At this time, we do not rent out space for these types of activities. You are welcome to come as members of the general public or purchase group activity passes, but we do not have a private space to hold your party or event.
No. Tuttles is not set up with outside lighting or facilities for evening events. We encourage groups interested in these types of events to check out other central Indiana destinations that provide some great evening group experiences.
We are able to accommodate groups of up to 100 people at a time during our peak season of Sep 15-Oct 31. Sometimes on weekday afternoons (2-7pm), we are able to accommodate groups of up to 200 people. For peak Saturdays, we are not currently able to accommodate groups of more than 100 people at the same time. We can sometimes offer groups vouchers to bring on the day of their choosing.
We are not able to provide private seating for lunch groups during the fall season. Contact us for information about treat vouchers for larger groups or for meal options.
Friends of the Farm Store Club
The Friends of the Farm Store Club is a frequent shopper rewards program designed to say THANKS to those who shop regularly in our Farm Store. Members of the club receive points on purchases to earn rewards and get access to exclusive event invitations.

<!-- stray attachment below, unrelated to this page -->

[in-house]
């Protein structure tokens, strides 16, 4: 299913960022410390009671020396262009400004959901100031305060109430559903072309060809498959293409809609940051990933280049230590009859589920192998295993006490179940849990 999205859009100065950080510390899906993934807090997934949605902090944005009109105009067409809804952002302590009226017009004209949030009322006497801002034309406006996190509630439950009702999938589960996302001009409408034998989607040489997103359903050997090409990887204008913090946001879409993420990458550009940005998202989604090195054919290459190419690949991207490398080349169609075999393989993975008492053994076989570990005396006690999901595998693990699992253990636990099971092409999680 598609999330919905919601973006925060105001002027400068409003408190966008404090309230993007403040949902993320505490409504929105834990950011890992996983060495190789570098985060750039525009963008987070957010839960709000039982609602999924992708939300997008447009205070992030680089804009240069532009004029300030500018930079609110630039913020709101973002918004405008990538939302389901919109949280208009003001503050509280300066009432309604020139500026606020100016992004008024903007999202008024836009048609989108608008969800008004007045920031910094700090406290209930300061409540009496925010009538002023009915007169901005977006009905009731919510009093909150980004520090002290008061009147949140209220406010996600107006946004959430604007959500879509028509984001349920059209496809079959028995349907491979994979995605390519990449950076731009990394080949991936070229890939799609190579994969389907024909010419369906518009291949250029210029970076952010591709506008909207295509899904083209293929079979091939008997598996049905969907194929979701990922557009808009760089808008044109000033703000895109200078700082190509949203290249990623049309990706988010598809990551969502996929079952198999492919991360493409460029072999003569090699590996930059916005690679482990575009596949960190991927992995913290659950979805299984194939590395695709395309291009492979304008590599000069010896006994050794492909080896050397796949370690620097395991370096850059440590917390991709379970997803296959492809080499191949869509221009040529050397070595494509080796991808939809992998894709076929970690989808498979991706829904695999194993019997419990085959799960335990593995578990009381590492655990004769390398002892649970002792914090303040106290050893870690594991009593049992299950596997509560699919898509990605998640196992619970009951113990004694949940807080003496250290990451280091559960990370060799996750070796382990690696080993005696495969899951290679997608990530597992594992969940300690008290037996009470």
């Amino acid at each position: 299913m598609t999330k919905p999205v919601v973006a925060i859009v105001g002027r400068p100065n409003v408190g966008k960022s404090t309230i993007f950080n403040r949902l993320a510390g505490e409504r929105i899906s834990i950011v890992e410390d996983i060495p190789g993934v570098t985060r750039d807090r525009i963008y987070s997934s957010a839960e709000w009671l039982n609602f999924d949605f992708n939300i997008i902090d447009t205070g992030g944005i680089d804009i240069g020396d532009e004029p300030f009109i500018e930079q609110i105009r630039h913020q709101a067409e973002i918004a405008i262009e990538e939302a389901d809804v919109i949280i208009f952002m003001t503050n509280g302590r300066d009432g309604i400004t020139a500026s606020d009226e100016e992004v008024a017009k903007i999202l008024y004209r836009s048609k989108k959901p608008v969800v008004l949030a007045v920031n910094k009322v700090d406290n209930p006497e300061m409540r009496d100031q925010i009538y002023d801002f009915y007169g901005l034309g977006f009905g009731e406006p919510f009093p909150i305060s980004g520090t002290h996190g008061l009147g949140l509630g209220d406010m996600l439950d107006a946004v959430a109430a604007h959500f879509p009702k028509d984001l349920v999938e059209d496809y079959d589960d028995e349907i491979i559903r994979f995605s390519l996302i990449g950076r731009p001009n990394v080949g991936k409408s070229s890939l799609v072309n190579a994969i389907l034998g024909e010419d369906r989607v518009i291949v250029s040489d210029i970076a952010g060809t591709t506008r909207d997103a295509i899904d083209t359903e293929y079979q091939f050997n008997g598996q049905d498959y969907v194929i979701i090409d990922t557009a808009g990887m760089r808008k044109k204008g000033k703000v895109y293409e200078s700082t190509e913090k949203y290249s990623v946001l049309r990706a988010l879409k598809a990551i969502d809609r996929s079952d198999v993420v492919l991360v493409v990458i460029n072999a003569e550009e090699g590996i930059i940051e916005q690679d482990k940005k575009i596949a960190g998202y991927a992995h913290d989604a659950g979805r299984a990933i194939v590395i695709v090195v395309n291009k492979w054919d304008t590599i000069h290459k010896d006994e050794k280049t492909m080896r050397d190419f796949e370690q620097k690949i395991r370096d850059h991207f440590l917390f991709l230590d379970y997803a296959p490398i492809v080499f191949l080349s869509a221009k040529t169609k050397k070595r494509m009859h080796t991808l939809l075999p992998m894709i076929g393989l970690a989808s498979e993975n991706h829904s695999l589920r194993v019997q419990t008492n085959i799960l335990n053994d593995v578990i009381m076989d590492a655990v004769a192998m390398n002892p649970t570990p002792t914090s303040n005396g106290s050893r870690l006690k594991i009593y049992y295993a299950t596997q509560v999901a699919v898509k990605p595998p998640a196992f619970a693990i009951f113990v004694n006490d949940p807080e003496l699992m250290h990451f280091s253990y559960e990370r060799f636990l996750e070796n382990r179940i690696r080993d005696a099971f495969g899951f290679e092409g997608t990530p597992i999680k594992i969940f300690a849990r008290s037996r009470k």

200 points can be redeemed for one of the following:
- 14 oz Jar of Apple Butter or Applesauce
- 1/4 Peck of Apples
- Half Gallon of Apple Cider
- $5 off Greenhouse (April-June only, excludes mums and fall flowers)
200 points can be redeemed for one of the following:
- 14 oz Jar of Apple Butter or Applesauce
- 1/4 Peck of Apples
- Half Gallon of Apple Cider
- $5 off Greenhouse (April-June only, excludes mums and fall flowers)
400 points can be redeemed for one of the following:
- 1/2 Peck of Apples
- Gallon of Apple Cider
- $10 off Greenhouse (April-June only, excludes Fall flowers and mums)
600 points can be redeemed for one of the following:
- Fruit Pie (excludes chicken pot pie, dumplings, quiche)
Enroll or Check Your Rewards Status here.
For any purchase from the Farm Store or Greenhouse, one point is rewarded for every full dollar spent. If an item is discounted or on sale it will not count towards points. Sales tax does not count towards points. Partial dollars also do not count towards points. For example: $1.30 = 1 point.
You can choose to redeem your points as soon as you reach 200 points or you can continue until you reach 400 points. You should receive a text when you sign up that will provide you with a link to check your rewards status.